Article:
One thing to be noticed during Marlow's conversation with Kurtz's intended is that the lady's tone is as formidable as Kurtz. Marlow sees a spectacular similarity between Kurtz and his fiancee. In fact at one point he says "I saw them together- I heard them together". The intended is shown to to have such a powerful personality that Marlow is forced to agree with whatever she says even if he believes quite the opposite. She is firm in her tone and has a note of conviction when she says about Kurtz "It was impossible to know him and not to admire him, was it? Now and then she silences Marlow into an appalled dumbness with her pride of knowing Kurtz the best. Her menacing possessiveness with Kurtz is similar to Kurtz hysterical outburst when he says "My intended, my station, my career...". His intended at the end goes on to say "Ah, but i believed in him more than anyone on this earth- more than his own mother, more than himself. He needed me!me! i would have treasured every sigh. every word, every sign, every glance".Hearing this Marlow is more frightened than sympathetic and therefore lies to the intended that her name was the last word spoken by Kurtz. Marlow is unable to tell the truth because its too dark and would collapse her world. To say that this was an act of idealistic motivation and benevolence would be wrong rather the lie becomes an unavoidable necessity. Marlow could dare to speak something which the intended would not have liked to hear. She commands the same authority that Kurtz had once held and which no one had dared to oppose.
Marlow has two possible paths here - to answer truthfully or to lie to The Intended. The first option would be in line with what he learned from his experience with Kurtz. It is clear that Marlow respects Kurtz's truthfulness both in his words and in his actions, even if he is also slightly repelled by the same aspects of the man. However, Marlow is no longer with Kurtz in the middle of the Congo. He is back in Europe, surrounded by individuals who enjoy kind outward appearances, even at the expense of the reality. As such, perhaps Marlow is motivated to fit into his surroundings and therefore chooses to lie to The Intended to ease her heart, just as any other European would do.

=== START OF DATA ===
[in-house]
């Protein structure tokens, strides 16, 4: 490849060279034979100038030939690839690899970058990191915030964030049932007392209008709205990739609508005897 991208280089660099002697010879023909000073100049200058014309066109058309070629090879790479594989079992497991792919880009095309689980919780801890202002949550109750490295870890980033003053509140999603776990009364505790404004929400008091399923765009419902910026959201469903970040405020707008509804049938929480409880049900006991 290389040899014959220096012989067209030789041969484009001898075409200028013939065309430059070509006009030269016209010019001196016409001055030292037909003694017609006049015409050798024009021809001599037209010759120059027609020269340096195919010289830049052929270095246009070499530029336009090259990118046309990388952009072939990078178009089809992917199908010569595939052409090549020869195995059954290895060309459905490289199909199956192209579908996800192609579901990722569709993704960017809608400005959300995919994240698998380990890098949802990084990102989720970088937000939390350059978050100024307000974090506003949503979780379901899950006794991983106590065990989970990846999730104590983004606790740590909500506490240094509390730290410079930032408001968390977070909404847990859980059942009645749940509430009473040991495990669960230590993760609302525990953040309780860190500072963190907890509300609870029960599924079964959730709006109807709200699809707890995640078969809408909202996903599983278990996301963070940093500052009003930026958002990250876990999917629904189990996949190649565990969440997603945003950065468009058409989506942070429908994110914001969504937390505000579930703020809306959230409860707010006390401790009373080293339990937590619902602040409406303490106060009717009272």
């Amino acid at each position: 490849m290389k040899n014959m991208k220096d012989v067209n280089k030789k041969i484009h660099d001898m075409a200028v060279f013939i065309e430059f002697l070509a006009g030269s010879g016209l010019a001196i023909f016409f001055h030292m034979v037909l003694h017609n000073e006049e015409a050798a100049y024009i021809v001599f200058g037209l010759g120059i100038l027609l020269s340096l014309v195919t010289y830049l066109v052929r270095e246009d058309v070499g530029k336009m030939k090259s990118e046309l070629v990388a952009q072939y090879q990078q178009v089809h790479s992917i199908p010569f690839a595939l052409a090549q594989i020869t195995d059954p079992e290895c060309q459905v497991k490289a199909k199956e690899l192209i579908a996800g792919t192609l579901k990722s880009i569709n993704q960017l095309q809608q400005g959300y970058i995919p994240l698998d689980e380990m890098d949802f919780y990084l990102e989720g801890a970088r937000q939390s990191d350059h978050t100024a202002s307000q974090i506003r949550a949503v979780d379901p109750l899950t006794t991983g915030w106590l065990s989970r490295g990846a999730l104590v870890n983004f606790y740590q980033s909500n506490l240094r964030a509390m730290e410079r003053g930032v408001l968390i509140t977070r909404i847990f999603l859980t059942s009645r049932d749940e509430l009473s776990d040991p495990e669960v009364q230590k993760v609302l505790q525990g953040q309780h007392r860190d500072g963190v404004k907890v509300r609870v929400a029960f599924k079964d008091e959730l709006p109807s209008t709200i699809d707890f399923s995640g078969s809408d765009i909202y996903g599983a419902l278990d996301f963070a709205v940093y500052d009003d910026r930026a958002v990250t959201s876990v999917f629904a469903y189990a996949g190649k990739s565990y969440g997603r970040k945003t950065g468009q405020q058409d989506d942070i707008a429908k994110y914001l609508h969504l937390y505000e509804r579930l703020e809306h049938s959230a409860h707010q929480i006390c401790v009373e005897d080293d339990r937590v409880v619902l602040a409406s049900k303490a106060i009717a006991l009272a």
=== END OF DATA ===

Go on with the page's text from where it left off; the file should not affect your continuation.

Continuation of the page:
There is no easy answer to this, but the general assumption is that Marlow wishes to hide Kurt's real character from her, his "heart of darkness" as it were, and so lies. He supplants Kurtz's last words "The horror! The horrow! with the lie that he last spoke her name, something she instantly deems as appropriate and predicted. The political aura revolving around this tale mirrors that of the British Raj, or invasion of India, in which soldier's stories, upon returning, were often changed in light of what they had done and not the natives themselves. Thus, when Marlow returns, he chooses to bury the truth of Kurtz's madness in the Congo and return with a lie which meets certain societal ideals of the Victorian age. By ending in this manner, Conrad is bridging the gap between the closing Victorian era and Modernism, two modes of thinking which straddle the fence between idealism and realism which are symbolically drawn from the lie he utters and the dramatic irony with which the reader views the truth.
We’ve answered 317,507 questions. We can answer yours, too.Ask a question